The National Gallery of Victoria is made up of two venues - the NGV International and NGV Australia. Both are impressive spaces, filled with world-class art, so you could easily while away an entire day at each. The International's permanent collections include a Rembrandt, a Bonnard and a Tiepolo, plus a much-loved water-wall at the entrance. Over at Fed Square, the Ian Potter Centre houses Indigenous and non Indigenous Australians from the colonial era to the current day.
The collection also includes:
- Nearly 16,000 international prints and drawings.
- A distinguished array of European and Asian decorative arts.
- A gallery space dedicated to 4000 works representing the art of Asia.
You will also find an outstanding collection of European and British paintings dating from 1200 to today, fashion and textile exhibits, photography, furniture and sculpture.
Dining options include Persimmon, the Gallery Kitchen, and the Tea Room. The National Gallery of Victoria, popularly known as the NGV, is an art museum in Melbourne, Australia. Founded in 1861, it is Australia's oldest, largest and most visited art museum.
Go Retro on Brunswick Street
Melbourne's famed alternative side is in full force in Fitzroy, the city-centre hub of all things hip and kooky. Wandering up Brunswick Street, Fitzroy's main strip, you'll be confronted by everything from trendy bike shops and cool hairdressers, second-hand bookshops and hometown fashion heroes such as Gorman, Búl, Kloke and Alpha 60. It's the vintage clothes stores, though, that Brunswick is most celebrated for. Pre-loved clothing specialists like Hunter Gatherer, Vintage Sole and Yesteryear Vintage Clothing are just a few of the spots to head for that new leather bag, pair of vintage slacks or ripper denim jacket from the '80s you've been after forever.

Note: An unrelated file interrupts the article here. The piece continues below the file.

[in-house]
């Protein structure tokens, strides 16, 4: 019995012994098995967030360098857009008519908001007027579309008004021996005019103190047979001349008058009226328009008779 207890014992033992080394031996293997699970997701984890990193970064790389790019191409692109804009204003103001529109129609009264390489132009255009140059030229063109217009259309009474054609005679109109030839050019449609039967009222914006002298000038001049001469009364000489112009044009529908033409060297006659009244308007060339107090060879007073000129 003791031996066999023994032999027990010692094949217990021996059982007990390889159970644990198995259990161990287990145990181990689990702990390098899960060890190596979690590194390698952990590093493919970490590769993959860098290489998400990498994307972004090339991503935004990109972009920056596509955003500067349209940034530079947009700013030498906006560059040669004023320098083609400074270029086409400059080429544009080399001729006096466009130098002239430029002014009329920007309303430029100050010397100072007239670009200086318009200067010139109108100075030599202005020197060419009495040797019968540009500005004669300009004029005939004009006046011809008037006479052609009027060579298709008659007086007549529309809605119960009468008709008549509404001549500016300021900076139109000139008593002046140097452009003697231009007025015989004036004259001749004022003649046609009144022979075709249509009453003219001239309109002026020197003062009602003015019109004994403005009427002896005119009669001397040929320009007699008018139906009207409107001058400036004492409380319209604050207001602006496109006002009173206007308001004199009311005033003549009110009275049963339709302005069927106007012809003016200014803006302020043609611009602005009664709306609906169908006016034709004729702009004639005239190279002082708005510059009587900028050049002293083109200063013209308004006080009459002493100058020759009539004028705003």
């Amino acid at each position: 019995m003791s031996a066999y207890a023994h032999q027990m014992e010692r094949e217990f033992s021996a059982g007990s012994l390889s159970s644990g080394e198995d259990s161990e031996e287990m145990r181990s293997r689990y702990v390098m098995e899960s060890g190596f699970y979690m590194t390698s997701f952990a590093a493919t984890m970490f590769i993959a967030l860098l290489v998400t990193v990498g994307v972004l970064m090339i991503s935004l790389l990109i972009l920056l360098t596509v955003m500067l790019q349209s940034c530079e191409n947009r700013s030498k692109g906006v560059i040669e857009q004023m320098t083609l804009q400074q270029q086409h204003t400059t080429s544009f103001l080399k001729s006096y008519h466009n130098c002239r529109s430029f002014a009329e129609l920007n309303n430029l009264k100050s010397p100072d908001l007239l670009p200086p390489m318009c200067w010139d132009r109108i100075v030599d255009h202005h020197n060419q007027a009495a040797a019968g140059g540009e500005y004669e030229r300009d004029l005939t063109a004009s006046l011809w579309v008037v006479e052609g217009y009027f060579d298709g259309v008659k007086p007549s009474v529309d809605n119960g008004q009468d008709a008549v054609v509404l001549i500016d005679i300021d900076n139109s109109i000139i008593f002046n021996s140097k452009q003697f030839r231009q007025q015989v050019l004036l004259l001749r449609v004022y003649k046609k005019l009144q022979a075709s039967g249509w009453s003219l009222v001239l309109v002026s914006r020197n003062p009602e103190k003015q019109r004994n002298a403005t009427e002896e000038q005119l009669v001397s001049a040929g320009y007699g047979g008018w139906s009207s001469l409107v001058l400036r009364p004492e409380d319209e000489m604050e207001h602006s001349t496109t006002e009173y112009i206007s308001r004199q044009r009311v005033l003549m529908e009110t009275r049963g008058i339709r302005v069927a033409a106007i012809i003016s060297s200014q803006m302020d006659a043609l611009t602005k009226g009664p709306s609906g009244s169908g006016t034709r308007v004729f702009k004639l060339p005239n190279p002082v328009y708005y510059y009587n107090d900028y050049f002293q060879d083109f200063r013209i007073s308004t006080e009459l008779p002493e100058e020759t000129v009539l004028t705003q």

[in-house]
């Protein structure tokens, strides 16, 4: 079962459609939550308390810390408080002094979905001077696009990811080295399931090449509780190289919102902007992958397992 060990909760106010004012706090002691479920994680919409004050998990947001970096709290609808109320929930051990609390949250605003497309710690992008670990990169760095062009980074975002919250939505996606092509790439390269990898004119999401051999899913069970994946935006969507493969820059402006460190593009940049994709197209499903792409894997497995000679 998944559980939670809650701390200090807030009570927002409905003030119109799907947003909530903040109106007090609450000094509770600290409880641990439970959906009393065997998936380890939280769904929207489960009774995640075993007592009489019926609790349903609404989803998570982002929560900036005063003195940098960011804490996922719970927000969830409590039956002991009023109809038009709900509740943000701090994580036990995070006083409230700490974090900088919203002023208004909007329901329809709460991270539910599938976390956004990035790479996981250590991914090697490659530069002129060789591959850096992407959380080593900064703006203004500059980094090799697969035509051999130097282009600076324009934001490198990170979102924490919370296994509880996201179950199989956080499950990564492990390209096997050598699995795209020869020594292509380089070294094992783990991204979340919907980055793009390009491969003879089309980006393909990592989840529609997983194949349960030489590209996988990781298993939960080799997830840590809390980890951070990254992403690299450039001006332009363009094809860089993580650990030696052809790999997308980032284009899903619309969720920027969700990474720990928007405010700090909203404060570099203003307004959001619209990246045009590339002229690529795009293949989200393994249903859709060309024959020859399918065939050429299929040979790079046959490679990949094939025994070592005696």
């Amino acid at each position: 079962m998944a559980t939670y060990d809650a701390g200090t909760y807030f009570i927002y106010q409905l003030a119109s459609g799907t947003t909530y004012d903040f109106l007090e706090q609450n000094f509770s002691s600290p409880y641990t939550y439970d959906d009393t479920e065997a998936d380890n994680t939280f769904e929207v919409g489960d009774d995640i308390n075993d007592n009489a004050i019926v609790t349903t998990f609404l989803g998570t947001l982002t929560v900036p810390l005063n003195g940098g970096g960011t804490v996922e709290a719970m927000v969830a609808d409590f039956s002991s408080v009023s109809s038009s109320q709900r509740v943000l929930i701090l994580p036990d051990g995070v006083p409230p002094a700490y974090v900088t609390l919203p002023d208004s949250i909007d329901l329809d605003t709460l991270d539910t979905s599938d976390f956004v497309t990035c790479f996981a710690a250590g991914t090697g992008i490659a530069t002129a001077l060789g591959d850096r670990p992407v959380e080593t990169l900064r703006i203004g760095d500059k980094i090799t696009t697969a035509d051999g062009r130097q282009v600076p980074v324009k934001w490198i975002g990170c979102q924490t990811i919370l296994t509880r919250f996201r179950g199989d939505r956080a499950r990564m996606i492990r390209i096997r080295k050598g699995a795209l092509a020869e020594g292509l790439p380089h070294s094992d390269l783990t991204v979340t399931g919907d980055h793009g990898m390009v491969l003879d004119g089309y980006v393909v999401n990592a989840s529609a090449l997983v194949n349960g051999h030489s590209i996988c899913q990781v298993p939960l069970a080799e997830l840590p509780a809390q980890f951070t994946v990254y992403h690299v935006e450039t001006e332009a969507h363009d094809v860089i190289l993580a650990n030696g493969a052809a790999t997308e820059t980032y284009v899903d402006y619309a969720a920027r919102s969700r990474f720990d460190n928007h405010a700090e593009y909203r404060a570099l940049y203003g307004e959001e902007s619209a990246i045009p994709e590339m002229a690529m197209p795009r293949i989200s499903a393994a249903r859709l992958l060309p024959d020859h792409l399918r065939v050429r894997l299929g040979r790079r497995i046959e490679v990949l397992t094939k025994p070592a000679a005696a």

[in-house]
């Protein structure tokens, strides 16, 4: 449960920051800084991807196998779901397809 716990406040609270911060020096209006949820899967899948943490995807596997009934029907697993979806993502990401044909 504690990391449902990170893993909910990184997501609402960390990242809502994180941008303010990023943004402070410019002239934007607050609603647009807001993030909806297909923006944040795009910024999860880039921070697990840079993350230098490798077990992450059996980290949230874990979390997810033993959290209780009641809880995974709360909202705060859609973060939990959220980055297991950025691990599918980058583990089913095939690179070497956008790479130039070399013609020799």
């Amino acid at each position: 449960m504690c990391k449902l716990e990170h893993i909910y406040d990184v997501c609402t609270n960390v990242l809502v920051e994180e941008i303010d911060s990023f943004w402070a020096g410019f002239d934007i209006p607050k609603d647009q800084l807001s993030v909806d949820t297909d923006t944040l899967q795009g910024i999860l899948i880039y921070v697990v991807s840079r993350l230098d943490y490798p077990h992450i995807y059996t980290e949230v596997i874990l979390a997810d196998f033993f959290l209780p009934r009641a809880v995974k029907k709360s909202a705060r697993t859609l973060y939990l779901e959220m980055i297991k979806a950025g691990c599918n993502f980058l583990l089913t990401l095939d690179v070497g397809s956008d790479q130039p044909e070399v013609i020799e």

Southbank And Arts Centre Melbourne
Instantly recognisable with its 162-meter spire, the Arts Centre opened in 1982 and is now home to Melbourne's ballet, opera, theatre, and everything else artistic and creative. The centre often holds outdoor concerts set against the skyscrapers of downtown Melbourne, with lights that dance to the music. With plenty of free entertainment and a full program of events throughout the year, the Southbank and the Arts Centre are always worth visiting.
The Melbourne Zoo is also known as the Royal Melbourne Zoological Gardens. It is one of the biggest zoological parks in Australia and one of the amazing tourist places in Melbourne. Located in the Royal Park premises in the Parkville region of Melbourne, the zoo is about 4 km away from the city's centre.
It is the primary serving habitat for many animals in Melbourne and is home to more than 320 species. Some of these animal species are native to Australia, but many are native to other parts of the world as well.
The Royal Melbourne Zoological Gardens are an institutional member of the Zoo and Aquarium Association. The gardens are also a part of the World Association of Zoos and Aquariums, shortly known as the WAZA.
The London Zoo inspires a large part of the zoo. It was inaugurated in 1862 on October 6. The city donated the 55-acre land area for the zoo. Soon after its opening, the zoo became home to many animals previously living in the botanical gardens in the city.
It is set amidst beautiful gardens and picnic areas and is divided into several bioclimatic zones. The African rainforest zone, for instance, is home to many gorillas, pigmy, hippos, and parrots. On the other hand, the Asian rainforest zone houses animals like otters and tigers.